Disciplining works if it is not over the top and children understand the point of it. What children disagreed with were the strategies that were used by their parents.

The moment the word 'discipline' is mentioned in a gathering of teachers or educational functionaries (or even parents or community members), it acquires a special meaning, as in 'children have to be kept in discipline'. Here, the quintessential role of the teacher is that of the 'shepherd' (with stick and all), and children are seen as unruly sheep that have no mind of their own and need 'order' in their lives. I hope this sounds as dated in the reading as it does in the writing!

Most teachers will never encounter confrontational students. Confrontational students are a rarity. The majority of teachers will never have any problems with one. Teaching is a relatively safe profession. But for upper grades, there is always the risk. The students are bigger and have different wants and needs. Teachers should be prepared to confront a student who is raising the stakes in the classroom.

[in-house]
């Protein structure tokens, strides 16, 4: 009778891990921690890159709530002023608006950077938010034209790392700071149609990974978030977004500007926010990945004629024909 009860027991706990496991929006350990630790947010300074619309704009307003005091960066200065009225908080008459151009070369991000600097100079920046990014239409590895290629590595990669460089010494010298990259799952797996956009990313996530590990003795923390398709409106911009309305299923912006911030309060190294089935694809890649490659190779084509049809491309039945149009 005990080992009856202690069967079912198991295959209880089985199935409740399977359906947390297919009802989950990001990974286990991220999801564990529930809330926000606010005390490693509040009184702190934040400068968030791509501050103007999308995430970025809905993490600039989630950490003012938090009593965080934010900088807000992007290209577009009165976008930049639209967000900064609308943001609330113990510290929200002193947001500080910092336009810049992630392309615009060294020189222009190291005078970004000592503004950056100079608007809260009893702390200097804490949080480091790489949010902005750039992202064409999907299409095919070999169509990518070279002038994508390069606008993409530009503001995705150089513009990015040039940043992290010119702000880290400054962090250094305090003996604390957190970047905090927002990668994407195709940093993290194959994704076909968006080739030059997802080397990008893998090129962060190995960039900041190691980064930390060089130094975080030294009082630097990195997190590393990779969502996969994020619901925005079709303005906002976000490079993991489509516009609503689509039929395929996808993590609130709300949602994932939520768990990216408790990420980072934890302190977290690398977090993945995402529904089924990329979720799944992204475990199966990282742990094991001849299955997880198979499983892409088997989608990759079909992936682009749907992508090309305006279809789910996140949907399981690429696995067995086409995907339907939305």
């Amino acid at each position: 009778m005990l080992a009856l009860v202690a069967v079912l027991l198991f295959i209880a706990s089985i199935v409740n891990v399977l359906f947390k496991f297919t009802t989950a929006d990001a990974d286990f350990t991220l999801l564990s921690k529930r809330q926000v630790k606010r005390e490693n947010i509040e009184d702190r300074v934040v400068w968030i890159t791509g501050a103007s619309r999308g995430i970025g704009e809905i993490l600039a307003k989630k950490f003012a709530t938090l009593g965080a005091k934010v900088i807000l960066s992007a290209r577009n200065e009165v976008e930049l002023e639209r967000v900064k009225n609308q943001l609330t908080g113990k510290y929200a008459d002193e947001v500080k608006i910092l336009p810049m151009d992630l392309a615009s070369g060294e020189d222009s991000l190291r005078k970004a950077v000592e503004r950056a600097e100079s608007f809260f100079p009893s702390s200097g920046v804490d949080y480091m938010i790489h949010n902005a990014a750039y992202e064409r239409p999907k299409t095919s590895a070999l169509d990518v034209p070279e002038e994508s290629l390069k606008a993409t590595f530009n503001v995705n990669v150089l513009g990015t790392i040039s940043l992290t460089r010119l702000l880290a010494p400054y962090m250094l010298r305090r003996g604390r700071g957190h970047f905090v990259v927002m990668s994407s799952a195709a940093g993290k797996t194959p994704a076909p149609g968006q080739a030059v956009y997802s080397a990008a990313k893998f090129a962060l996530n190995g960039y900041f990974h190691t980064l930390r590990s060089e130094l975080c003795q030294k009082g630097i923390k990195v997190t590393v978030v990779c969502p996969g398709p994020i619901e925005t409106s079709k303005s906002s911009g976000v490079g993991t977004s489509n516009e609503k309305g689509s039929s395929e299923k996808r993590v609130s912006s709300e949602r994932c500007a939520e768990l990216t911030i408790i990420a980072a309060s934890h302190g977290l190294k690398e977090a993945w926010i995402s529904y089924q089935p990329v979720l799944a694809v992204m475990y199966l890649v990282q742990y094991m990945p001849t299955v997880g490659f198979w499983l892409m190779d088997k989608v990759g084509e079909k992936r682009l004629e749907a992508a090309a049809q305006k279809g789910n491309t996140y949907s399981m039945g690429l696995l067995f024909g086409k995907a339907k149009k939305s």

No I am not a teacher. Teaching is one of the requirement of being a Fellow. It was not such a big surprise that the 'hidden' fear of being punished by their regular teacher could also be a reason why the students request for my classes. To test this hypothesis that the fear is the reason why they are 'avoiding' their regular teacher, I narrated a story (retold by Prof Krishna Kumar) 'Elephants in the Sky'. 

Unlike many others, my first day in a school as a teacher didn't match to that level of excitement & expectation. It was a mixed bag of confusing & joyous moments.


Punitive measures aren’t always the best way to discipline students in class, despite what teachers are taught. 

Discipline is necessary for children, but we need to teach them to self-discipline, not bribe them to be good.




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